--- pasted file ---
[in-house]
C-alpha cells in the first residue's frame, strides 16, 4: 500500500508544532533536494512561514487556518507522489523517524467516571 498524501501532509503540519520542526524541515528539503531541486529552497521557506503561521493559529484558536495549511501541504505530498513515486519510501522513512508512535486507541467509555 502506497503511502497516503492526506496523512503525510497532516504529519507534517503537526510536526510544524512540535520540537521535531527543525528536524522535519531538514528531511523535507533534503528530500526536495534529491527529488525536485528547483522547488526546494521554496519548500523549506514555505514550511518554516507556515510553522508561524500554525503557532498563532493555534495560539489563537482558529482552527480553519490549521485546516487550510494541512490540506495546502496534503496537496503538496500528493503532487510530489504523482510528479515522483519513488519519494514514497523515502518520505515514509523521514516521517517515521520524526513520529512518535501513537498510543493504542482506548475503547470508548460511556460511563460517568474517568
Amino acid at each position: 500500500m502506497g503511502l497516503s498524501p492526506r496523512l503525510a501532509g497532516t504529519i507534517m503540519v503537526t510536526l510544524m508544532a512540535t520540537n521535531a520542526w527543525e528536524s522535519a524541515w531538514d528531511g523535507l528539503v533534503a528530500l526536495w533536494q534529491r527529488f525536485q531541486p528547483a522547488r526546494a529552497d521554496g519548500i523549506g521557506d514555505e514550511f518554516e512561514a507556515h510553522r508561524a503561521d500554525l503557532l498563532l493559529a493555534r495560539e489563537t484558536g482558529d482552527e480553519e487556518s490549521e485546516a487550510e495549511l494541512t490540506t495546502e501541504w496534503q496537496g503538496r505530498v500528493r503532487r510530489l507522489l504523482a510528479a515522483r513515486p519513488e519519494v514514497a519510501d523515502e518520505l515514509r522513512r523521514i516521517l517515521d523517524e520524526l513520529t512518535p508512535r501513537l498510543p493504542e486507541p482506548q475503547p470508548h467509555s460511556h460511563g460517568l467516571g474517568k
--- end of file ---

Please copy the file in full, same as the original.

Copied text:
[in-house]
C-alpha cells in the first residue's frame, strides 16, 4: 500500500508544532533536494512561514487556518507522489523517524467516571 498524501501532509503540519520542526524541515528539503531541486529552497521557506503561521493559529484558536495549511501541504505530498513515486519510501522513512508512535486507541467509555 502506497503511502497516503492526506496523512503525510497532516504529519507534517503537526510536526510544524512540535520540537521535531527543525528536524522535519531538514528531511523535507533534503528530500526536495534529491527529488525536485528547483522547488526546494521554496519548500523549506514555505514550511518554516507556515510553522508561524500554525503557532498563532493555534495560539489563537482558529482552527480553519490549521485546516487550510494541512490540506495546502496534503496537496503538496500528493503532487510530489504523482510528479515522483519513488519519494514514497523515502518520505515514509523521514516521517517515521520524526513520529512518535501513537498510543493504542482506548475503547470508548460511556460511563460517568474517568
Amino acid at each position: 500500500m502506497g503511502l497516503s498524501p492526506r496523512l503525510a501532509g497532516t504529519i507534517m503540519v503537526t510536526l510544524m508544532a512540535t520540537n521535531a520542526w527543525e528536524s522535519a524541515w531538514d528531511g523535507l528539503v533534503a528530500l526536495w533536494q534529491r527529488f525536485q531541486p528547483a522547488r526546494a529552497d521554496g519548500i523549506g521557506d514555505e514550511f518554516e512561514a507556515h510553522r508561524a503561521d500554525l503557532l498563532l493559529a493555534r495560539e489563537t484558536g482558529d482552527e480553519e487556518s490549521e485546516a487550510e495549511l494541512t490540506t495546502e501541504w496534503q496537496g503538496r505530498v500528493r503532487r510530489l507522489l504523482a510528479a515522483r513515486p519513488e519519494v514514497a519510501d523515502e518520505l515514509r522513512r523521514i516521517l517515521d523517524e520524526l513520529t512518535p508512535r501513537l498510543p493504542e486507541p482506548q475503547p470508548h467509555s460511556h460511563g460517568l467516571g474517568k